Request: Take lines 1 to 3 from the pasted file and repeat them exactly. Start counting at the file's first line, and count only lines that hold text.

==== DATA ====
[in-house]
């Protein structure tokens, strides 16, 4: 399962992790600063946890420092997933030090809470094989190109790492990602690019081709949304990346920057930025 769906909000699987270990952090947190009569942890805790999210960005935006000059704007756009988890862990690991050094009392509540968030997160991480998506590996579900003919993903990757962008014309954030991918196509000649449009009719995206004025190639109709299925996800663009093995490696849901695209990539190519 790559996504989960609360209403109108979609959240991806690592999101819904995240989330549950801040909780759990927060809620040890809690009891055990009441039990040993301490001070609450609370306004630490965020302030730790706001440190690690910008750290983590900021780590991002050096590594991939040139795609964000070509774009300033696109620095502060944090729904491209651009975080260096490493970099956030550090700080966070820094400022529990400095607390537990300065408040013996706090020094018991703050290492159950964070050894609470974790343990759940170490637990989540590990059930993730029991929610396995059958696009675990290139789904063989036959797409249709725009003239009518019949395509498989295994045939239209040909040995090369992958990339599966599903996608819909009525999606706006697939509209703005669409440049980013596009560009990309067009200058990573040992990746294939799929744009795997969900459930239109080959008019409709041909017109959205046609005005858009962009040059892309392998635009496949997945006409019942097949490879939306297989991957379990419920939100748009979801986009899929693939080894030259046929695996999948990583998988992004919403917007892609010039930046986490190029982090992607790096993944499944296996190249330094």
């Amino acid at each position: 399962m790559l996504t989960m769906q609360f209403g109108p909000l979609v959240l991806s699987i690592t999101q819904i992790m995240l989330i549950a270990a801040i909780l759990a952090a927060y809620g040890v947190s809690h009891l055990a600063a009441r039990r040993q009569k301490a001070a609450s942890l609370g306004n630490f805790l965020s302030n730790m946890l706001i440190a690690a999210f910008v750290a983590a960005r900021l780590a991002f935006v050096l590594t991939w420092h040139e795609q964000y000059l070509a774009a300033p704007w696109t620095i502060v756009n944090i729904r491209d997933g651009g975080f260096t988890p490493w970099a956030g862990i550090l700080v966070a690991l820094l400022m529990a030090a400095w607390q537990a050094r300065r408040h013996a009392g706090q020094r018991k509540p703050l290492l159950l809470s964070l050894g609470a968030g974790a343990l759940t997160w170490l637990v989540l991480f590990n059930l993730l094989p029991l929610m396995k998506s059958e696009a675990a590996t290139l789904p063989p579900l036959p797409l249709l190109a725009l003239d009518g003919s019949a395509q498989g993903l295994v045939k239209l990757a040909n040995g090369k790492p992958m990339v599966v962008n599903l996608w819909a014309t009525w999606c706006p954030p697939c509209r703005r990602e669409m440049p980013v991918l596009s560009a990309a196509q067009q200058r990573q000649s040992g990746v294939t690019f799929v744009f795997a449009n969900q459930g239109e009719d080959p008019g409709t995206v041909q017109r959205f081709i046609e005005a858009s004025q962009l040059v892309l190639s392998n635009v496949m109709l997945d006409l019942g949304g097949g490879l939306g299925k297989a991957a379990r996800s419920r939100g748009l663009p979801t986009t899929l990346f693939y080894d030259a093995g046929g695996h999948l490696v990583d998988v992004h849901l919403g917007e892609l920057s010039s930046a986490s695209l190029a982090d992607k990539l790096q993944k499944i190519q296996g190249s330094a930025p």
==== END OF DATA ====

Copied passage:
[in-house]
């Protein structure tokens, strides 16, 4: 399962992790600063946890420092997933030090809470094989190109790492990602690019081709949304990346920057930025 769906909000699987270990952090947190009569942890805790999210960005935006000059704007756009988890862990690991050094009392509540968030997160991480998506590996579900003919993903990757962008014309954030991918196509000649449009009719995206004025190639109709299925996800663009093995490696849901695209990539190519 790559996504989960609360209403109108979609959240991806690592999101819904995240989330549950801040909780759990927060809620040890809690009891055990009441039990040993301490001070609450609370306004630490965020302030730790706001440190690690910008750290983590900021780590991002050096590594991939040139795609964000070509774009300033696109620095502060944090729904491209651009975080260096490493970099956030550090700080966070820094400022529990400095607390537990300065408040013996706090020094018991703050290492159950964070050894609470974790343990759940170490637990989540590990059930993730029991929610396995059958696009675990290139789904063989036959797409249709725009003239009518019949395509498989295994045939239209040909040995090369992958990339599966599903996608819909009525999606706006697939509209703005669409440049980013596009560009990309067009200058990573040992990746294939799929744009795997969900459930239109080959008019409709041909017109959205046609005005858009962009040059892309392998635009496949997945006409019942097949490879939306297989991957379990419920939100748009979801986009899929693939080894030259046929695996999948990583998988992004919403917007892609010039930046986490190029982090992607790096993944499944296996190249330094």
């Amino acid at each position: 399962m790559l996504t989960m769906q609360f209403g109108p909000l979609v959240l991806s699987i690592t999101q819904i992790m995240l989330i549950a270990a801040i909780l759990a952090a927060y809620g040890v947190s809690h009891l055990a600063a009441r039990r040993q009569k301490a001070a609450s942890l609370g306004n630490f805790l965020s302030n730790m946890l706001i440190a690690a999210f910008v750290a983590a960005r900021l780590a991002f935006v050096l590594t991939w420092h040139e795609q964000y000059l070509a774009a300033p704007w696109t620095i502060v756009n944090i729904r491209d997933g651009g975080f260096t988890p490493w970099a956030g862990i550090l700080v966070a690991l820094l400022m529990a030090a400095w607390q537990a050094r300065r408040h013996a009392g706090q020094r018991k509540p703050l290492l159950l809470s964070l050894g609470a968030g974790a343990l759940t997160w170490l637990v989540l991480f590990n059930l993730l094989p029991l929610m396995k998506s059958e696009a675990a590996t290139l789904p063989p579900l036959p797409l249709l190109a725009l003239d009518g003919s019949a395509q498989g993903l295994v045939k239209l990757a040909n040995g090369k790492p992958m990339v599966v962008n599903l996608w819909a014309t009525w999606c706006p954030p697939c509209r703005r990602e669409m440049p980013v991918l596009s560009a990309a196509q067009q200058r990573q000649s040992g990746v294939t690019f799929v744009f795997a449009n969900q459930g239109e009719d080959p008019g409709t995206v041909q017109r959205f081709i046609e005005a858009s004025q962009l040059v892309l190639s392998n635009v496949m109709l997945d006409l019942g949304g097949g490879l939306g299925k297989a991957a379990r996800s419920r939100g748009l663009p979801t986009t899929l990346f693939y080894d030259a093995g046929g695996h999948l490696v990583d998988v992004h849901l919403g917007e892609l920057s010039s930046a986490s695209l190029a982090d992607k990539l790096q993944k499944i190519q296996g190249s330094a930025p």